As the lockdown eased, we sat down and watched the ten episodes of Picard, the latest in the Star Trek franchise, with 79-year-old Sir Patrick Stewart returning to his most iconic role. In case you don't know much about it, here's the official trailer:
I have actually seen only a very few episodes of Star Trek: The Next Generation
, but it was enough to help me locate all of the returning characters in Picard
. Our hero is moved to come out of retirement to right a historic wrong; Starfleet won't give him a ship, so he acquires one of his own with a motley crew, led by Michelle Hurd's Raffi Musiker, another one of Picard's former first officers who comes with baggage from their past. But old friends return as well. The ghost of Data haunts the entire story, Seven of Nine makes an appearance or three, and the emotional peak is in the seventh episode, "Nepenthe", where we are reunited with William Riker and Deanna Troi (I would be very surprised not to see that episode on the Hugo ballot next year).
The core plotline is about the rights of synthetic life-forms in the Federation, and Isa Briones plays the cutest of a number of cute anthropomorphic robots. My wife reasonably chided me for enjoying the show despite my well-chronicled dislike of stories about cute anthropomorphic robots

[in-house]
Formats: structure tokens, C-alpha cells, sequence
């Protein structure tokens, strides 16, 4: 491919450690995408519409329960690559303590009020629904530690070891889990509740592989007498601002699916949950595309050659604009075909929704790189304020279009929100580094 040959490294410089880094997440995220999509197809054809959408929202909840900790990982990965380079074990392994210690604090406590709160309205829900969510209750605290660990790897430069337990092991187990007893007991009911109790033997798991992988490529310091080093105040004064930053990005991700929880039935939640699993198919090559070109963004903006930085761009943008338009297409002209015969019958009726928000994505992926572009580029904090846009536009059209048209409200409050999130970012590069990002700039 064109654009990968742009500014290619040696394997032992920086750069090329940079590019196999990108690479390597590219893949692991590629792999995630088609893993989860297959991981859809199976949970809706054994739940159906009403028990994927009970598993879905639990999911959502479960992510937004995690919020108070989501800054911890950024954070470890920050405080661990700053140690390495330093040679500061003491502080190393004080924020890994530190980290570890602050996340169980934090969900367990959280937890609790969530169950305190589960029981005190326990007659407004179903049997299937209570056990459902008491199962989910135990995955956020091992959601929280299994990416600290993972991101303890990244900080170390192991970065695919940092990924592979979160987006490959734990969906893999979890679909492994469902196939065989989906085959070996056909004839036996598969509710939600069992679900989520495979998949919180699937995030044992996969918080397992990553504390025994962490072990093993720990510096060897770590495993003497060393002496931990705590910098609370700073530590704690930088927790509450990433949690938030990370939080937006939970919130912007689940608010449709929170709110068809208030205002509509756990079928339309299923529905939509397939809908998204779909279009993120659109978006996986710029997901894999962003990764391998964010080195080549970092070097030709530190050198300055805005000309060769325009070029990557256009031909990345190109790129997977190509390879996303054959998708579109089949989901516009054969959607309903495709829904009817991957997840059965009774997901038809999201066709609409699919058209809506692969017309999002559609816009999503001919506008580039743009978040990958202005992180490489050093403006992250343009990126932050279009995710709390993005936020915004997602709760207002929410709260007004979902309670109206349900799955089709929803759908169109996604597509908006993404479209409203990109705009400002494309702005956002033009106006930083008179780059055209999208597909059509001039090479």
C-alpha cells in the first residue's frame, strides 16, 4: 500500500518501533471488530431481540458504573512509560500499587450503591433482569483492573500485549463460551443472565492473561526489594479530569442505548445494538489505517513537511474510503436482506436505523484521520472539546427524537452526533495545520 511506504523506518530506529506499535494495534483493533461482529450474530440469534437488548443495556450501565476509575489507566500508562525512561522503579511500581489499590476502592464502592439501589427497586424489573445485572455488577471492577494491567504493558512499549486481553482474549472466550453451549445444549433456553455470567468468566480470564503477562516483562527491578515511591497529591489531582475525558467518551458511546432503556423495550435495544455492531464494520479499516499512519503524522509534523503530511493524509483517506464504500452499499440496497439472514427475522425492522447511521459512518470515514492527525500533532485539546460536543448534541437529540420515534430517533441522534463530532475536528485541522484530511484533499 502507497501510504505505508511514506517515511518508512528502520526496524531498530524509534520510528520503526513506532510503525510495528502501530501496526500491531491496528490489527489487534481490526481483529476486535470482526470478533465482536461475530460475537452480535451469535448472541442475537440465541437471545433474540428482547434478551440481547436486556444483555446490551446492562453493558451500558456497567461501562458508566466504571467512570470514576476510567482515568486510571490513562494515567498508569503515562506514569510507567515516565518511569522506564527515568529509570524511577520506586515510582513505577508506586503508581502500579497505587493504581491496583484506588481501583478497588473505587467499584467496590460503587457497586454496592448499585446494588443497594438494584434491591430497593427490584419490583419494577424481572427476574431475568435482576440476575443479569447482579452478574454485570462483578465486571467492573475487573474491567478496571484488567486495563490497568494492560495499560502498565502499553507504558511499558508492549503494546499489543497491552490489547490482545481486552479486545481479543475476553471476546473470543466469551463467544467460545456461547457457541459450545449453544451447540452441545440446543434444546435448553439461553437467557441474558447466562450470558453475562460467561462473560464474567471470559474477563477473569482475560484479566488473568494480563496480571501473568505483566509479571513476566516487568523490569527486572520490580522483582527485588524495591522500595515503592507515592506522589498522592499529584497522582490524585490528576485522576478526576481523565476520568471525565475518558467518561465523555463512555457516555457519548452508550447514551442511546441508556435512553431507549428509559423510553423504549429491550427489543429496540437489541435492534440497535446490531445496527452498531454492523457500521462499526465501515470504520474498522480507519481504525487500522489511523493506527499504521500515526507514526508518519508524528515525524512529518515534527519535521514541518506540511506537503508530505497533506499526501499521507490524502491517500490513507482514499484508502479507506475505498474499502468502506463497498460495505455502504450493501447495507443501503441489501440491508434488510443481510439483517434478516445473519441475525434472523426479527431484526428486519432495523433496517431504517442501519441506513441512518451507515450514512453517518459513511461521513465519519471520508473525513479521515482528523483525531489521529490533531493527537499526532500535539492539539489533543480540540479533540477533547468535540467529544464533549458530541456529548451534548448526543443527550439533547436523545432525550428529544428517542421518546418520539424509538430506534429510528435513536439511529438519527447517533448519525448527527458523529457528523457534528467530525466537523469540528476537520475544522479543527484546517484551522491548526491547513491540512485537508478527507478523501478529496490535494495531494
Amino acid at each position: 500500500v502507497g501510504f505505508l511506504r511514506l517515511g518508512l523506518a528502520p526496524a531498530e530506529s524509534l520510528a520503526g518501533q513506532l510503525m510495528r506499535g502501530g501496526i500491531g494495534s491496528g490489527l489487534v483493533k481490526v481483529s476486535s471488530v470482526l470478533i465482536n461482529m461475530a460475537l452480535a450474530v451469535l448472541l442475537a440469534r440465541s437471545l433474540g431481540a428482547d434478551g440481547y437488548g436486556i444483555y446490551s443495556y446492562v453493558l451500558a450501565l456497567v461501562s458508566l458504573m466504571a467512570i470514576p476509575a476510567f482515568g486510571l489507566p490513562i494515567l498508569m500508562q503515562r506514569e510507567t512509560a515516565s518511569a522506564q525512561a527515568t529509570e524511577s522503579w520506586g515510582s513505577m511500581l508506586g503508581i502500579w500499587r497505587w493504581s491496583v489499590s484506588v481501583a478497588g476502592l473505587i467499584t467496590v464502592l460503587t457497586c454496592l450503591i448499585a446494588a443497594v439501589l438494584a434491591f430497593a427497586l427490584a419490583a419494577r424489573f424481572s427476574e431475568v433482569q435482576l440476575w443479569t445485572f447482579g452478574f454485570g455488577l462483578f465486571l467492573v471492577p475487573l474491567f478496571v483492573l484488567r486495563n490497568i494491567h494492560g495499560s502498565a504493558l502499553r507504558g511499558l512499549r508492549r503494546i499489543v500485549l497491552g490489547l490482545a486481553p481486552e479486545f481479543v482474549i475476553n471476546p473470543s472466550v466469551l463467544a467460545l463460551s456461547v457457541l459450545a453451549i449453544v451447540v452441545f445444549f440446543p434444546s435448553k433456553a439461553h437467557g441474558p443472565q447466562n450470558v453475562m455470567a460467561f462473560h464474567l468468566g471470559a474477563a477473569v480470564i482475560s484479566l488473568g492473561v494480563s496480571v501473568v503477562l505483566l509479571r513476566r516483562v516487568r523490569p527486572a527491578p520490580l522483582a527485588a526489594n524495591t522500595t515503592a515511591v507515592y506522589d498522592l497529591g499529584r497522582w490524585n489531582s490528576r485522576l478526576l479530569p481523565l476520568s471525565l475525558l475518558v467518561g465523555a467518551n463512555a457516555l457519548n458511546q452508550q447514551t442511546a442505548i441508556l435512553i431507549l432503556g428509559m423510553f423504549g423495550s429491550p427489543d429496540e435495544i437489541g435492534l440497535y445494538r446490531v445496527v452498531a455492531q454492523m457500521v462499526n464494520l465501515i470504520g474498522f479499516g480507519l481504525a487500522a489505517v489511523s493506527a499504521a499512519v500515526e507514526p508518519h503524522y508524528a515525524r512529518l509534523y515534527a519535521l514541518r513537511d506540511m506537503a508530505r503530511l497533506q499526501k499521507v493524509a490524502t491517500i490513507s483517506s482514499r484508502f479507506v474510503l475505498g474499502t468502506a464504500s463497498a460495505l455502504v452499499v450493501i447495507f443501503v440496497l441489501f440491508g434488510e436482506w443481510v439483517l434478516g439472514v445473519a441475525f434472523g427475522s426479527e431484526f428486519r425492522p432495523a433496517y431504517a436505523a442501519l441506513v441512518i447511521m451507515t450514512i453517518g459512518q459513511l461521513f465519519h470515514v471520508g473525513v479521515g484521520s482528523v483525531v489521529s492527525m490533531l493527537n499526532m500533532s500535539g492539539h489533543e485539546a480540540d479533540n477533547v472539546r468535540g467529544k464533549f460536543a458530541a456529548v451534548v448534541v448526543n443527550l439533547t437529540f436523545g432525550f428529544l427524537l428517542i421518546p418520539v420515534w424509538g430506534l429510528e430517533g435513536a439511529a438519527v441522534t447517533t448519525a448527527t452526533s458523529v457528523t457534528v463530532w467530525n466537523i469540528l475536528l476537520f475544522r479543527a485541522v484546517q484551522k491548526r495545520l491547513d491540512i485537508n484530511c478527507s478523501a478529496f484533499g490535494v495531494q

. I realise that actually I hate them much more in prose than on the screen, for whatever deep psychological reason. The Robots of Death
is a great Doctor Who story, after all. But in any case, the synths in Picard
are not funny metal machines trying to be human; they are a vulnerable minority who are being othered and whose rights are under attack, so it's a whole different trope being explored.
The pace is slow, but my concentration is not so good these days and I appreciated it. The one annoying glitch is that the showmakers forgot to give closure for the good-looking Romulan agent Narek in the final episode, which otherwise is also pretty good on the emotional intensity front. Well worth watching.